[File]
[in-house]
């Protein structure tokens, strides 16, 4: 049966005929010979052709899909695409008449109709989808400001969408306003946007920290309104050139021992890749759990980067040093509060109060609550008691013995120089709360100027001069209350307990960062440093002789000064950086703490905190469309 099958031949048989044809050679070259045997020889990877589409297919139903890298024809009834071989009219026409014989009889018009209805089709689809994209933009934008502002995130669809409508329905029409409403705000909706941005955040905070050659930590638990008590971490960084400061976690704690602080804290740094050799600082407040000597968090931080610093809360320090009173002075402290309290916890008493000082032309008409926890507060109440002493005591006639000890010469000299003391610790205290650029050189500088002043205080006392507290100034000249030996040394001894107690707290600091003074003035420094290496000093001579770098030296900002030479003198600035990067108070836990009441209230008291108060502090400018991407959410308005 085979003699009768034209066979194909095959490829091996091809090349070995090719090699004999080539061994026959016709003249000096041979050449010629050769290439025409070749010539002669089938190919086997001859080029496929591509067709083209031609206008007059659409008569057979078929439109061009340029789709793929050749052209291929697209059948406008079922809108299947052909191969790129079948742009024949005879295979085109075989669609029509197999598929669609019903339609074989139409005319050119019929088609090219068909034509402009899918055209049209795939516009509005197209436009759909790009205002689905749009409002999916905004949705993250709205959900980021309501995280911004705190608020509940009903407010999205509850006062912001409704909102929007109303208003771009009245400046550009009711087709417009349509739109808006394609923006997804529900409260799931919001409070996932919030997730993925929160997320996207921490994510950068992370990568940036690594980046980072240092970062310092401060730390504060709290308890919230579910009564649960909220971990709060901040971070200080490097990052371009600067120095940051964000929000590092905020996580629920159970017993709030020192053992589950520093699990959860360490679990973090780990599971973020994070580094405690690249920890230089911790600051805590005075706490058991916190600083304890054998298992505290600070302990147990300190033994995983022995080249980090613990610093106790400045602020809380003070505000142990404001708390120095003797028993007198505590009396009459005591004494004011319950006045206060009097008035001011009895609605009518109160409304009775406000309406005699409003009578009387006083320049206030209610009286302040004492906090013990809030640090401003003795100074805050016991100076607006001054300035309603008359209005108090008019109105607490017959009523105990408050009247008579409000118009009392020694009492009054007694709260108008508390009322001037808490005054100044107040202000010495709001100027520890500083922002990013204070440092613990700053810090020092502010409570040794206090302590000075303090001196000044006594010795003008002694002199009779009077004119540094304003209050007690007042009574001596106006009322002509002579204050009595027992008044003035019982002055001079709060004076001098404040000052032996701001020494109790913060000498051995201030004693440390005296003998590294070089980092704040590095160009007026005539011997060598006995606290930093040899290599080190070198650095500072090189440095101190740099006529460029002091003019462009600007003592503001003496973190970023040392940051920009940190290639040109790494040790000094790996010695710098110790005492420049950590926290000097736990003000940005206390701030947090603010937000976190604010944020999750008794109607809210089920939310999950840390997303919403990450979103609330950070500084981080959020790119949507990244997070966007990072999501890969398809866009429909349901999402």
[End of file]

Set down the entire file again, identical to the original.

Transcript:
[in-house]
């Protein structure tokens, strides 16, 4: 049966005929010979052709899909695409008449109709989808400001969408306003946007920290309104050139021992890749759990980067040093509060109060609550008691013995120089709360100027001069209350307990960062440093002789000064950086703490905190469309 099958031949048989044809050679070259045997020889990877589409297919139903890298024809009834071989009219026409014989009889018009209805089709689809994209933009934008502002995130669809409508329905029409409403705000909706941005955040905070050659930590638990008590971490960084400061976690704690602080804290740094050799600082407040000597968090931080610093809360320090009173002075402290309290916890008493000082032309008409926890507060109440002493005591006639000890010469000299003391610790205290650029050189500088002043205080006392507290100034000249030996040394001894107690707290600091003074003035420094290496000093001579770098030296900002030479003198600035990067108070836990009441209230008291108060502090400018991407959410308005 085979003699009768034209066979194909095959490829091996091809090349070995090719090699004999080539061994026959016709003249000096041979050449010629050769290439025409070749010539002669089938190919086997001859080029496929591509067709083209031609206008007059659409008569057979078929439109061009340029789709793929050749052209291929697209059948406008079922809108299947052909191969790129079948742009024949005879295979085109075989669609029509197999598929669609019903339609074989139409005319050119019929088609090219068909034509402009899918055209049209795939516009509005197209436009759909790009205002689905749009409002999916905004949705993250709205959900980021309501995280911004705190608020509940009903407010999205509850006062912001409704909102929007109303208003771009009245400046550009009711087709417009349509739109808006394609923006997804529900409260799931919001409070996932919030997730993925929160997320996207921490994510950068992370990568940036690594980046980072240092970062310092401060730390504060709290308890919230579910009564649960909220971990709060901040971070200080490097990052371009600067120095940051964000929000590092905020996580629920159970017993709030020192053992589950520093699990959860360490679990973090780990599971973020994070580094405690690249920890230089911790600051805590005075706490058991916190600083304890054998298992505290600070302990147990300190033994995983022995080249980090613990610093106790400045602020809380003070505000142990404001708390120095003797028993007198505590009396009459005591004494004011319950006045206060009097008035001011009895609605009518109160409304009775406000309406005699409003009578009387006083320049206030209610009286302040004492906090013990809030640090401003003795100074805050016991100076607006001054300035309603008359209005108090008019109105607490017959009523105990408050009247008579409000118009009392020694009492009054007694709260108008508390009322001037808490005054100044107040202000010495709001100027520890500083922002990013204070440092613990700053810090020092502010409570040794206090302590000075303090001196000044006594010795003008002694002199009779009077004119540094304003209050007690007042009574001596106006009322002509002579204050009595027992008044003035019982002055001079709060004076001098404040000052032996701001020494109790913060000498051995201030004693440390005296003998590294070089980092704040590095160009007026005539011997060598006995606290930093040899290599080190070198650095500072090189440095101190740099006529460029002091003019462009600007003592503001003496973190970023040392940051920009940190290639040109790494040790000094790996010695710098110790005492420049950590926290000097736990003000940005206390701030947090603010937000976190604010944020999750008794109607809210089920939310999950840390997303919403990450979103609330950070500084981080959020790119949507990244997070966007990072999501890969398809866009429909349901999402």